A federal judge rejected a bid by Democrats to force counties to tally the votes of people who show up at the wrong polling place. In his ruling late Tuesday, Judge Douglas Rayes acknowledged that Arizona has a history of discrimination in voting practices. But Rayes said challengers, led by the state and national Democratic parties, failed to show that the current restrictions affect minorities any more than the population as a whole. This is the second defeat for the Democrats. Rayes had earlier refused to block the state from enforcing its new law making it a felony for individuals to collect early ballots from others and bring them to the polling place. On Tuesday the 9th U.S. Circuit Court of Appeals refused to disturb that ruling.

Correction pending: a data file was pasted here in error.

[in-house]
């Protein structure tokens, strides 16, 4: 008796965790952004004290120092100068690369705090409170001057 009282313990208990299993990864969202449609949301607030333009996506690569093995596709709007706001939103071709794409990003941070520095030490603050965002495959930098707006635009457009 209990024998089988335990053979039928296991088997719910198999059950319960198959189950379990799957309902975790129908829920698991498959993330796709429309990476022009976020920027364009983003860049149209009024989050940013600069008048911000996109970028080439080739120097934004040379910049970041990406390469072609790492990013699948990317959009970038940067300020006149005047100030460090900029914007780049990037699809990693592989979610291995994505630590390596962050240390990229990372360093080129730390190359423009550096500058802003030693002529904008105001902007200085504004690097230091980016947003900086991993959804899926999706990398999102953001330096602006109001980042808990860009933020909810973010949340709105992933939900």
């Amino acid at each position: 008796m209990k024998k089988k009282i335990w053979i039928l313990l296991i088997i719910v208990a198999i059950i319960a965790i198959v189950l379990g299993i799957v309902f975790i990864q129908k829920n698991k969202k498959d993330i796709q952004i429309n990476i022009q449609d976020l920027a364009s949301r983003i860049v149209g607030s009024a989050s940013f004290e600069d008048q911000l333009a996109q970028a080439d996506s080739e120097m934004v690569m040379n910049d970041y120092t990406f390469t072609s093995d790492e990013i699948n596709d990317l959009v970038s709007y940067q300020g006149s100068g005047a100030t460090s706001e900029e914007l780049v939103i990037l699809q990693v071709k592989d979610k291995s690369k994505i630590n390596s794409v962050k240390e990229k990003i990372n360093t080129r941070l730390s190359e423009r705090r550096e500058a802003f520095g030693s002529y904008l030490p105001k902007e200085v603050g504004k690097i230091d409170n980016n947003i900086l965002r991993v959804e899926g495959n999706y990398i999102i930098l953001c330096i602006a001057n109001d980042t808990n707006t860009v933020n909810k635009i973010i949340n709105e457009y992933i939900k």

At issue in the latest ruling is what happens when people show up at polling places on Election Day but their names are not on the list of those registered to vote there.
If the would-be voter is simply at the wrong place, poll workers can direct them to where they need to go. But voters who insist they are registered and entitled to vote are given a “provisional ballot.”
After other ballots are counted, county election officials go through their records to see if, in fact, that person was entitled to vote at that place. If not, the ballots are not counted.